AMMAN, Jan 7, (Agencies): Arab states will soon embark on a diplomatic drive to persuade the United Nations to recognise a Palestinian state with East Jerusalem as its capital on territory captured by Israel in the 1967 war, Jordan’s Foreign Minister Ayman Safadi said. Six Arab foreign ministers met in Amman on Saturday to follow up on earlier decisions taken by the Arab League to counter US President Donald Trump’s move in December to recognise Jerusalem as Israel’s capital, a decision that overturned decades of US policy on the Middle East.
A committee made up of Egypt, Morocco, Saudi Arabia, the United Arab Emirates, the Palestinians and headed by Jordan was set up after an emergency meeting of the Arab League in Cairo shortly after Trump’s decision that called on Washington to abandon its decision. The Arab League said at the time the move would spur violence throughout the region and described Trump’s announcement as a “dangerous violation of international law” which had no legal impact.
Safadi said the ministers would recommend a series of moves to a full ministerial meeting of the Arab League due later this month. “We will confront the decision by seeking a (UN) resolution, an international one, to recognise a Palestinian state on 1967 borders with Jerusalem as its capital,” said Safadi. He did not elaborate on the timing of the diplomatic moves nor say whether he was referring to a UN Security Council or General Assembly resolution. Arab League Secretary-General Ahmed Aboul Gheit said the ministerial meeting would also discuss Washington’s role in future Arab-Israeli peacemaking that members states said was now jeopardised by what they see as US bias towards Israel.
“We want to lessen any losses on the Palestinian side and lessen the Israeli gains,” Aboul Gheit added. Arab states would also discuss whether to convene an extraordinary summit of their leaders or wait until a scheduled summit in the Saudi capital Riyadh at the end of March, he added. Trump’s recognition of Jerusalem has infuriated the Arab world and upset Western allies, who say it is a blow to peace efforts and risks sparking more violence in the region.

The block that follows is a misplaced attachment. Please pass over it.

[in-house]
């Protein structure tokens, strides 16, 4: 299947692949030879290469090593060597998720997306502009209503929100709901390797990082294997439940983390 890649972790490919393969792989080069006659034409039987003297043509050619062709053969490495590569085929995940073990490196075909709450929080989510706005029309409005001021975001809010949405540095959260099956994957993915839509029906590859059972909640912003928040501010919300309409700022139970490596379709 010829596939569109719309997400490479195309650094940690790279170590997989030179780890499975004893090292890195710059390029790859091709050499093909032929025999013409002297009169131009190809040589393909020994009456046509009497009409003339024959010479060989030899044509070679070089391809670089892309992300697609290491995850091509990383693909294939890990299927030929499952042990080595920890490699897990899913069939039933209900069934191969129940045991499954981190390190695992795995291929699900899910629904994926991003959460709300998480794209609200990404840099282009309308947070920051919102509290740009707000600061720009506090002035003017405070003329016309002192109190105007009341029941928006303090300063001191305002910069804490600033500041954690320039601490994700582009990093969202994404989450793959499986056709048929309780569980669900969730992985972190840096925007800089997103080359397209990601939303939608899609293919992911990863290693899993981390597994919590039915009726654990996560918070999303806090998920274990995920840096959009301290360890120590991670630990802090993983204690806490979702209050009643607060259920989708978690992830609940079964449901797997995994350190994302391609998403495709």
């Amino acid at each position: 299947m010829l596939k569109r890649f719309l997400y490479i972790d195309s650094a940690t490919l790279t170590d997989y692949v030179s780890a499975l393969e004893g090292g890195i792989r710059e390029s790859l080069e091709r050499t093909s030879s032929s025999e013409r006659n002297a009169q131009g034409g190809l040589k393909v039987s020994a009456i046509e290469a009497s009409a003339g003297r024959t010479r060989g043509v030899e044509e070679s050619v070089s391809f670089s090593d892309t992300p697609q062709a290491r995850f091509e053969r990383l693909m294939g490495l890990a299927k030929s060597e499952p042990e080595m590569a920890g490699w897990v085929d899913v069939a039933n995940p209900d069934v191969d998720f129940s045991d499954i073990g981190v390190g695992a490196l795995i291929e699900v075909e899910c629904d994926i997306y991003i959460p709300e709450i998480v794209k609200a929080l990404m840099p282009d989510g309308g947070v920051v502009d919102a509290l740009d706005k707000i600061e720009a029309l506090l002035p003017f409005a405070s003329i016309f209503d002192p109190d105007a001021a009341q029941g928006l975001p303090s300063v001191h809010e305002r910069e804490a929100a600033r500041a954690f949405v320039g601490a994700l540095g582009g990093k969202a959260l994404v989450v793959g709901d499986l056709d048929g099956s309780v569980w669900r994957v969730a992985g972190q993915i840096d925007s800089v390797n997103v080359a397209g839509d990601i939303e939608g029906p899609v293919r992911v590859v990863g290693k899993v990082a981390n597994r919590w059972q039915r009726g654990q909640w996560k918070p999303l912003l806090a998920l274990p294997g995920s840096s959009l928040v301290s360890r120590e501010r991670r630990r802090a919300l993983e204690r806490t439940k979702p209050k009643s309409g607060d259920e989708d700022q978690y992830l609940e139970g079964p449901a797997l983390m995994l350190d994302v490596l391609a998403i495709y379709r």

Palestinians claim East Jerusalem as the capital of a future state. Israel regards Jerusalem as its eternal and indivisible capital. Most countries consider East Jerusalem, which Israel annexed after capturing it from Jordan in a 1967 war, to be occupied territory, and say the status of the city should be decided at future Israeli-Palestinian talks. On Dec 18, the United States blocked a United Nations Security Council call for Trump’s declaration on Jerusalem to be withdrawn. Three days later, more than 120 countries defied Trump and voted in favour of a United Nations General Assembly resolution calling for the United States to drop its recognition of Jerusalem as Israel’s capital. In 2012, the UN General Assembly overwhelmingly approved the de facto recognition of the sovereign state of Palestine in a resolution that said the status of Jerusalem should be resolved through negotiations. Israeli Prime Minister Benjamin trod carefully on Sunday around a threatened US aid cut to Palestinians, stopping short of backing a funding halt as he repeated calls for a UN agency that helps Palestinian refugees to be dismantled.